All year round you will see people swimming in the lake. “Most of our winter clients are from Athens and Piraeus,” said Dandoulakis. “But summertime we have a lot of foreign visitors from say, Germany, Austria, Scandinavians and Britain. They stay in hotels in the area and come here every day.” The lake’s temperature ranges between 21 to 27 degrees Celsius. “Sometimes on a winter’s morning it gives off a lot of steam which looks very beautiful,” he enthused.
Not all the lake’s visitors come for therapy. Many simply enjoy the pleasing ambience and facilities such as tables, chairs, umbrellas and sun-beds (all at no extra charge) not to mention the waiters circulating at your beck and call with drinks and snacks. (Plans are in place for a modern spa building to replace the old, now inoperable one, with indoor baths, gym, pool and mud pool.) If you don’t feel like swimming merely sitting in the outdoor café bar breathing in the ‘feel good’ ions (negatively charged particles) coming off the lake will lift your mood appreciably. After dark the scene changes to romantic wining and dining. You can even have a special function catered for.
Every couple of years you may happen across a cave diving team setting up on the far side of the lake. The leader will be Bolanz, chairman of the International Speleological Union (union of cave divers). “We first dived here in 1989,” he recalls. “It is one of the most interesting caves in Greece. As the underwater chamber is quite deep, 75 to 105 metres, it has been a challenge to explore it as we have to swim near the surface to avoid depth that would make dive decompression very long.” (Squandering precious air.)
The cave expeditions are organised by geologist Vassilis Yiannopoulos from the Greek Ministry of Culture, Department of Speleology and Palaeoanthropology. “I study everything in the cave - which is 4 or 5 million years old - from the archaeological, through to animal bones,” he explained. Over his 27 year career he has, in other parts of Greece, found the ancient remains of elephants, hippopotamuses, lions and panthers. And also documented numerous crucial facts including those related to changes - such as in temperature, sea-levels, and land formation - occurring over millennia around the country.
The other work of the team is to explore and to map the underwater cave. Results so far show it is over 4 (suspected to be as much as 20) kilometres long. Below the cave is the biggest hole in the world with a capacity of some 2 million cubic metres! The cave has a reputation for being perilous as it has claimed 9 diver’s lives. These were individuals, not team members. “None was a cave diver,” stressed Bolanz. “They all used the wrong material and the wrong procedures. The equipment, procedures, and philosophy are completely different to that of sea diving.” Since the last 2 deaths in ’92 cave diving here, except by this official team, has been banned. The team uses stringent safety precautions. However, despite their great experience each expedition is a risk. And there is now an added risk. “Our equipment is very old,” said Yiannopoulos. “We need help from the Ministry to update it.” He adds soberly, “Cave diving is dangerous.” Bolanz quips, “At 63 I’m probably the oldest cave diver still alive!”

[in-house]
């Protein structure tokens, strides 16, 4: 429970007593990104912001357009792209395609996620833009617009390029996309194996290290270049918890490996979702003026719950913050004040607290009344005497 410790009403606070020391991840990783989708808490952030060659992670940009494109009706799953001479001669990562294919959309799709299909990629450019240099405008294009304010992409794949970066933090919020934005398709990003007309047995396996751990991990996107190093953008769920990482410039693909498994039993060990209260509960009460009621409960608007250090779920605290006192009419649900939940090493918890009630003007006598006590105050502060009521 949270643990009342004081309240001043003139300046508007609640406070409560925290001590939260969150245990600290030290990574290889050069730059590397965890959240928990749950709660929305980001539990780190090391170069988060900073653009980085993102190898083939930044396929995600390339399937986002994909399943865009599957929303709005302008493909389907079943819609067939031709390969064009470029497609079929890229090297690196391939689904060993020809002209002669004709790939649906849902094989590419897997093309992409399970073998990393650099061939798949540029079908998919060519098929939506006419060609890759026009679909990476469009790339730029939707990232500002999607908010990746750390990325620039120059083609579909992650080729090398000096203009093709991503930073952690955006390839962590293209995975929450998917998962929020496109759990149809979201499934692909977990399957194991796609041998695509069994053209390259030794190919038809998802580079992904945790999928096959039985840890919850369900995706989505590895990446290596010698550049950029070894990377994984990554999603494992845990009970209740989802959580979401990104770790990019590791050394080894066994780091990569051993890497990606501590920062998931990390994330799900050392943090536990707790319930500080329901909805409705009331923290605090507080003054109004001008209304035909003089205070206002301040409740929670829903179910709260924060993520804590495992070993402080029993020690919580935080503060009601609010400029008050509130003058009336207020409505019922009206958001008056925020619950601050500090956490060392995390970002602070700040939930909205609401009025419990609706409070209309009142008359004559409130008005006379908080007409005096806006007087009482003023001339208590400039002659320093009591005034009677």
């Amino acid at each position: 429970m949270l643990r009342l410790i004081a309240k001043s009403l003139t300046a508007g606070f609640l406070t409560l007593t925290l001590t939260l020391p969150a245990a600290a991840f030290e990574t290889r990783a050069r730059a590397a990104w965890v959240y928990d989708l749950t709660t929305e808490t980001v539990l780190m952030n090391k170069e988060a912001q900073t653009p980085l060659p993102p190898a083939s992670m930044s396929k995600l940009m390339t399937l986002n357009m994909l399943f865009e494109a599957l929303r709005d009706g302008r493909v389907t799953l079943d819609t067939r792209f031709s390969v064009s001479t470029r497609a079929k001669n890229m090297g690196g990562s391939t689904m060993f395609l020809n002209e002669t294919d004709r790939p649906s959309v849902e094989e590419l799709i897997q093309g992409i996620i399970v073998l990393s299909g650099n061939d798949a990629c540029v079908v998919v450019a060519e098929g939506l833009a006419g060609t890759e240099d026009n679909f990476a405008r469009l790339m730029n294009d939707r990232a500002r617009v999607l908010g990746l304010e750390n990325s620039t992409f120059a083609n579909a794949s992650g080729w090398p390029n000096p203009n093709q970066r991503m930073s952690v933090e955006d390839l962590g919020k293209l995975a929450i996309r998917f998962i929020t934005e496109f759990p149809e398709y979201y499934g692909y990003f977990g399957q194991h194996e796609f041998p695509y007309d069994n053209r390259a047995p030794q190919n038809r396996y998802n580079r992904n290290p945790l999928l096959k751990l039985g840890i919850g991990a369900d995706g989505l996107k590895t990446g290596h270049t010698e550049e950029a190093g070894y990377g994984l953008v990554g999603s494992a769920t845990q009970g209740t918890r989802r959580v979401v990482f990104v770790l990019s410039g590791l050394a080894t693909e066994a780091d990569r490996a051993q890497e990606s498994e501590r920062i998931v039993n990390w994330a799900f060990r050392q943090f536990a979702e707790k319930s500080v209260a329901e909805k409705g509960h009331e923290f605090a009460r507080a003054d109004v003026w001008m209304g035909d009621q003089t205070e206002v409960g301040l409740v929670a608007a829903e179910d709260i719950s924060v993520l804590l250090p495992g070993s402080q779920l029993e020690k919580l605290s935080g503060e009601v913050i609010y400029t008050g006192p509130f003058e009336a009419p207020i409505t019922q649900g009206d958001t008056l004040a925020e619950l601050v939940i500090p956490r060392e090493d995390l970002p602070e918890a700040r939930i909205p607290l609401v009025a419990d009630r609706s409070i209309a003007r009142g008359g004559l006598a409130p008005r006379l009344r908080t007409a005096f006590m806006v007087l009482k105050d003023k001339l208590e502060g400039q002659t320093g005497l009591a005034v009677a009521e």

One challenge still facing the team is the discovery of the precise origin of the lake’s waters, though Yiannopoulos speculates it’s from an underground deposit at Mt. Imitos, some 20 kilometres away, getting its heat from a nearby undersea volcano. And how old is the lake? “Oh, it’s very young,” he laughs. “No more than about a thousand years.”
The initial development of the lake was begun in 1927 by Greek-American building contractor, Charles D. Soteras. His daughter, Thalia, born and raised in the States, now lives in Athens. “Eleftherios Venizelos went to the USA in the early twenties to encourage prosperous Greek-Americans to invest in Greece,” she recounts. “Papa, a pioneer of California and a leading Greek citizen - he’d gone there alone aged 12 with nothing - was one of those to hear and respond to the call. He arrived in Greece complete with construction vehicles to develop the sea-front south of Athens. His first project was the lake of Vouliagmeni.”
Nowadays, Thalia swims regularly in the lake during the summer months. Her father’s hand in its development is unknown there and she gets no preferential treatment. She doesn’t seek it. The lake is something of a bond between her long-dead father and herself. During a rare visit from the USA her youngest sister, Bilo swam in the lake too for the first time. “She told me it brought her closer, somehow, to Papa,” Thalia confided. “And psychologically helped with the healing process of his loss as a small child. That healing was physical too. She’d had a back problem for many years and said the lake waters just washed her pain away. Returning to America her doctor told her, ‘People in Greece are so fortunate to have access to that wonderful highly therapeutic mineral water!’ ”
When I was a teenager my dad had a boat and we used to do a lot of sailing. As the weather is so unpredictable in Britain we found ourselves in a number of tricky situations - force 8-9 gale causing us to lose our way, etc. It was often cold, wet, uncomfortable, and dangerous. But we loved the adventure! Sailing around the Greek islands is a whole different ball game. No tides, lots of sunshine, and warm waters. Perhaps you’ll fancy giving it a go yourself after reading the piece. It’s definitely inspiring.
Why sailing in Greece is just swell!
By Teresa O’Driscoll